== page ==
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A Common Ancestor Isn’t the Answer

Other “Evidence for Evolution” Exhibits

on September 26, 2016

Recent findings from various scientific disciplines confirm that homology is not evidence that all living things share a common ancestor.

Embryology: From an evolutionary perspective, it would make sense that similar structures would develop similarly in the womb. However, many similar structures develop from different groups of embryonic cells. For example, the forelimbs of the newt, lizard, and human develop from different trunk segments. And the kidneys of fish and amphibia develop differently than the kidneys of reptiles and humans. (Jerry Bergman, “Does homology provide evidence of evolutionary naturalism?,” TJ 15:1, 2001, pp. 26–33, available online at

Biochemistry: The similarity in the chemical make-up and function of cells in all living things is actually an argument against molecules-to-man evolution.

But extensive biochemical research has revealed that the simplest reason for biochemical homology is that all life requires similar inorganic elements, compounds and biomolecules; consequently, all life is required to use similar metabolic pathways to process these compounds. Most organisms that use oxygen and rely on the metabolism of carbohydrates, fats and proteins must use a citric acid cycle which is remarkably similar in all organisms. Furthermore, the metabolism of most proteins into energy produces ammonia, which is processed for removal in similar ways in a wide variety of organisms. What evolutionists must explain is why billions of years of evolution have not produced major differences in the biochemistry of life.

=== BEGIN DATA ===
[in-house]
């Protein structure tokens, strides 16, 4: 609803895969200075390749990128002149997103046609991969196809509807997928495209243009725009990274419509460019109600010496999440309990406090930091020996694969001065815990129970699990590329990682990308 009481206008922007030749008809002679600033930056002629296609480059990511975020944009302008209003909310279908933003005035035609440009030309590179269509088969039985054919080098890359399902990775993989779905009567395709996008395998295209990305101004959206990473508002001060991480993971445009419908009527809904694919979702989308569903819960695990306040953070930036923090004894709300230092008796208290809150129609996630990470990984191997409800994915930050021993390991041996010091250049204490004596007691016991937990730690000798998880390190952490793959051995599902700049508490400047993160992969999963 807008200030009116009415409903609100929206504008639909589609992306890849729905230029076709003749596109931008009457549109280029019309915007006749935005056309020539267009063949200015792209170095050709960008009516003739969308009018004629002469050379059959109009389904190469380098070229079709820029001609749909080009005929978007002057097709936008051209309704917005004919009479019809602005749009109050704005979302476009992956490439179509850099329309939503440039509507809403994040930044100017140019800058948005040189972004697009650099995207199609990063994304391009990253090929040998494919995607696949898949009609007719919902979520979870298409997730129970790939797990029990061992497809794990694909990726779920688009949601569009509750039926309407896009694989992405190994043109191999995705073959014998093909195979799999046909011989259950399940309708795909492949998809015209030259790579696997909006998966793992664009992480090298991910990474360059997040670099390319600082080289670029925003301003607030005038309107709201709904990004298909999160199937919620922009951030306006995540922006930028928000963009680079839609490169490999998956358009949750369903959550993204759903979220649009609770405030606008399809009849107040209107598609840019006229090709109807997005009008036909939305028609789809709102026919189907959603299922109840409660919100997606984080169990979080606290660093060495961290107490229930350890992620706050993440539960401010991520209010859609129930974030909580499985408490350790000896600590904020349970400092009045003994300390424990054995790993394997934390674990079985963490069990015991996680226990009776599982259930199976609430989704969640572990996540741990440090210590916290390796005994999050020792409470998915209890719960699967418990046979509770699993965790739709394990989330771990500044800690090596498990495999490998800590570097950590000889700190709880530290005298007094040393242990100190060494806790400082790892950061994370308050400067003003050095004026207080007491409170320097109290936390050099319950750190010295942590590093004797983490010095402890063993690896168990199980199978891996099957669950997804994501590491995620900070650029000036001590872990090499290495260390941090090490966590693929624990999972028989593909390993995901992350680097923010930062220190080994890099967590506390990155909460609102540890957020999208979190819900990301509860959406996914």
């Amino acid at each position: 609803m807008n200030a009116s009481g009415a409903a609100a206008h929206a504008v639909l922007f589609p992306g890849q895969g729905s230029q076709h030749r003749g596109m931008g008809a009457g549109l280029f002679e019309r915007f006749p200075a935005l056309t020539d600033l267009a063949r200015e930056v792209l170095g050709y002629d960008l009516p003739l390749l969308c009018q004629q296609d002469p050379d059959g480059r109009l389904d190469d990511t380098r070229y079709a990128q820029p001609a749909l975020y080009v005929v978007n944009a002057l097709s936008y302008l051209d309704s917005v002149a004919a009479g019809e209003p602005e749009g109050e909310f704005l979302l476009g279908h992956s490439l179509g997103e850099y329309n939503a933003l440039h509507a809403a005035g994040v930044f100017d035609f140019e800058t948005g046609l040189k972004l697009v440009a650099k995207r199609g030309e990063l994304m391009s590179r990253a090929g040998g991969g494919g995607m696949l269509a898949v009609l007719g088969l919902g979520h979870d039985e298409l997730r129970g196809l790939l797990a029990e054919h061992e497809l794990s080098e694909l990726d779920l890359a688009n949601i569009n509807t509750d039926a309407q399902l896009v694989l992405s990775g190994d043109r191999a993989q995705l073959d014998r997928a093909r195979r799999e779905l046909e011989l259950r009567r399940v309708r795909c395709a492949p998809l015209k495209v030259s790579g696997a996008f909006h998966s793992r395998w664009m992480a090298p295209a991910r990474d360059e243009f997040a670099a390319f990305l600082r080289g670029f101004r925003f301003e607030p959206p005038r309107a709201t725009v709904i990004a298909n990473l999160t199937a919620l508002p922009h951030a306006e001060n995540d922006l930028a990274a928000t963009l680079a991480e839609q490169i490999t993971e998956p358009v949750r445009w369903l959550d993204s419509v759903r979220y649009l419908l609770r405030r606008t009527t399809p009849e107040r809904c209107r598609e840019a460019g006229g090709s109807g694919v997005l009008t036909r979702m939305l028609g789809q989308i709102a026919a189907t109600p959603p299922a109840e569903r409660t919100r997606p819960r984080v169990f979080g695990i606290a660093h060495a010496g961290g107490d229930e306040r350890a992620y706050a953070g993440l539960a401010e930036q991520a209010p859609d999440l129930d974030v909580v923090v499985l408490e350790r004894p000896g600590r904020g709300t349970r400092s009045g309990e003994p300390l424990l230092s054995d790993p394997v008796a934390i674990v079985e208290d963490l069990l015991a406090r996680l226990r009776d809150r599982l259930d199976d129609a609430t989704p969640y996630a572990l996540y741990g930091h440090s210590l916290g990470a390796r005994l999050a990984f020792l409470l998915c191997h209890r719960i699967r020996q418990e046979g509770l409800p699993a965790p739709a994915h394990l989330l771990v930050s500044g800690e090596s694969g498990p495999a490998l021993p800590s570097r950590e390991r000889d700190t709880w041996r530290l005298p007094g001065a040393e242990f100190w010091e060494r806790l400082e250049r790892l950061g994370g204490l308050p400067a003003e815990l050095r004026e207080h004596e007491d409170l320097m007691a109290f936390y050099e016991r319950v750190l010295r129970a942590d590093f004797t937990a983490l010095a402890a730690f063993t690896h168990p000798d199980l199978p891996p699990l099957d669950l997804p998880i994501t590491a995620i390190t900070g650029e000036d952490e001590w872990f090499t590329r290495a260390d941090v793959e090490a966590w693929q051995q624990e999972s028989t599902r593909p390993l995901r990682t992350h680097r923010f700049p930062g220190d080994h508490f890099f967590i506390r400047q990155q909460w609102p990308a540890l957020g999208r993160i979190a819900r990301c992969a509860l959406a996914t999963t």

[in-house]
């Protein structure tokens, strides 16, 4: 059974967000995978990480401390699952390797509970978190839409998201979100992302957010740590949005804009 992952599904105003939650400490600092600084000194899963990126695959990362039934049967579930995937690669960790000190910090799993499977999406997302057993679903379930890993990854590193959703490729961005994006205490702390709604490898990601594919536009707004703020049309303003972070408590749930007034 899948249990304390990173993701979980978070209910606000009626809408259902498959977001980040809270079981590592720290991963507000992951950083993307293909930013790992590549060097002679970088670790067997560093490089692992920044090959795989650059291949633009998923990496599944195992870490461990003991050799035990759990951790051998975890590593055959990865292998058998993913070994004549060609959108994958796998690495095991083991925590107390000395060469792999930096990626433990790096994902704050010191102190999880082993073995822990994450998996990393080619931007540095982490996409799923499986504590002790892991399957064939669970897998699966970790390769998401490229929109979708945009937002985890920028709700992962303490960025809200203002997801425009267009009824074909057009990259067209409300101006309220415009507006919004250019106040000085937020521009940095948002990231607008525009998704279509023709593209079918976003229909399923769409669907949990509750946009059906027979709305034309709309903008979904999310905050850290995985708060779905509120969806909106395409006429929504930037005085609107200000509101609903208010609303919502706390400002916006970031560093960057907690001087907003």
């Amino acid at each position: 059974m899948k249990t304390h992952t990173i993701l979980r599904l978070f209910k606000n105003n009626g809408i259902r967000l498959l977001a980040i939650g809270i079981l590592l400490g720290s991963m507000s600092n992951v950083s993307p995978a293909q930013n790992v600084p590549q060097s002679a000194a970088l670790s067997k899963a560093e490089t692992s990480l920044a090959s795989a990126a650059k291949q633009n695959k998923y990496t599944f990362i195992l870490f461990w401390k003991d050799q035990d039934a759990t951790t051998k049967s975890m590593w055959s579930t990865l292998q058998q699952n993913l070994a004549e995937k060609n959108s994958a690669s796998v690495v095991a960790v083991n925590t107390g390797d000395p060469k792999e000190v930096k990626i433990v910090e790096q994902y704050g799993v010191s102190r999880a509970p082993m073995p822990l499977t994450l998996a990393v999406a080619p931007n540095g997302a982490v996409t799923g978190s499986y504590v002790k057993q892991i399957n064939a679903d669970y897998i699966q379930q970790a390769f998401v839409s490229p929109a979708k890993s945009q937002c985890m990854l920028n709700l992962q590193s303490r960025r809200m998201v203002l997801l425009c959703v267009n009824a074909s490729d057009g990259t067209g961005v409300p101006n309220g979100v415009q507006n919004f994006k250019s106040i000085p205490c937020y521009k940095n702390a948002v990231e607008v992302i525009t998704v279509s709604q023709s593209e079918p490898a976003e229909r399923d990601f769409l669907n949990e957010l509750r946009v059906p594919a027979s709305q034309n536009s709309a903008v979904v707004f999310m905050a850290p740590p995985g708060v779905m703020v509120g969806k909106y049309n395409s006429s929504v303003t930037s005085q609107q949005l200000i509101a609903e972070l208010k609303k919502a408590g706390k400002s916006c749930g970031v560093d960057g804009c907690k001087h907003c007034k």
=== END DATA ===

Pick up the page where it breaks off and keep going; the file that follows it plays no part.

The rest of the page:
The problem for evolutionists is that the biochemistry of all life, even that allegedly separated by hundreds of millions of years of geologic time and evolution, is too similar. (Jerry Bergman, “Does homology provide evidence of evolutionary naturalism?,” TJ 15:1, 2001, pp. 26–33, available online at

Genetics: Evolutionist Gavin De Beer is quoted as saying:

Because homology implies community of descent from … a common ancestor it might be thought that genetics would provide the key to the problem of homology. This is where the worst shock of all is encountered … [because] characters controlled by identical genes are not necessarily homologous … [and] homologous structures need not be controlled by identical genes. (Jonathan Wells, Icons of Evolution: Science or Myth? Why much of what we teach about evolution is wrong. Washington: Regnery Publ., 2000, p. 73.)

Vestigial organs: In the early 1900s, evolutionists believed there were about 180 organs in the human body that had no function. They claimed these organs were evolutionary leftovers—evidence that we shared a common ancestor with all living things. According to evolutionists, organs that played a role in more primitive life forms were not necessary in humans.

However, this idea is now known to be false. Each alleged “vestigial” organ is known to have an important function, e.g., the appendix plays a vital role in the immune system, while the tailbone provides support for the muscles in the floor of the pelvis. For more information, see

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